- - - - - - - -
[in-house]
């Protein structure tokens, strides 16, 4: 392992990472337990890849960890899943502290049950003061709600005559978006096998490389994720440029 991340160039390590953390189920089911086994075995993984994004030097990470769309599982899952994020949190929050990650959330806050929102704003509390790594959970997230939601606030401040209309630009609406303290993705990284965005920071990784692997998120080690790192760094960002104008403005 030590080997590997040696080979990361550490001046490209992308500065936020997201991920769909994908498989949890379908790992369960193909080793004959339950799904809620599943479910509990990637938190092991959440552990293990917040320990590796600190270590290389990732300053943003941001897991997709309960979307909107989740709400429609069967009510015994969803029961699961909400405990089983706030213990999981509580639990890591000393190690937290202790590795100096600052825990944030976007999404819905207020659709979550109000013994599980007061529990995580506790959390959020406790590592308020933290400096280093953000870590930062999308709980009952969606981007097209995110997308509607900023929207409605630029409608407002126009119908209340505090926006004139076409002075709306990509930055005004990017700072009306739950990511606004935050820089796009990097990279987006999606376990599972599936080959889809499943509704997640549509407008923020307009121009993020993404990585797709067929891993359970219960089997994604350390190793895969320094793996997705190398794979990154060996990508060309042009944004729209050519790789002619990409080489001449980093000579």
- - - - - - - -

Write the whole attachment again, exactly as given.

[in-house]
């Protein structure tokens, strides 16, 4: 392992990472337990890849960890899943502290049950003061709600005559978006096998490389994720440029 991340160039390590953390189920089911086994075995993984994004030097990470769309599982899952994020949190929050990650959330806050929102704003509390790594959970997230939601606030401040209309630009609406303290993705990284965005920071990784692997998120080690790192760094960002104008403005 030590080997590997040696080979990361550490001046490209992308500065936020997201991920769909994908498989949890379908790992369960193909080793004959339950799904809620599943479910509990990637938190092991959440552990293990917040320990590796600190270590290389990732300053943003941001897991997709309960979307909107989740709400429609069967009510015994969803029961699961909400405990089983706030213990999981509580639990890591000393190690937290202790590795100096600052825990944030976007999404819905207020659709979550109000013994599980007061529990995580506790959390959020406790590592308020933290400096280093953000870590930062999308709980009952969606981007097209995110997308509607900023929207409605630029409608407002126009119908209340505090926006004139076409002075709306990509930055005004990017700072009306739950990511606004935050820089796009990097990279987006999606376990599972599936080959889809499943509704997640549509407008923020307009121009993020993404990585797709067929891993359970219960089997994604350390190793895969320094793996997705190398794979990154060996990508060309042009944004729209050519790789002619990409080489001449980093000579």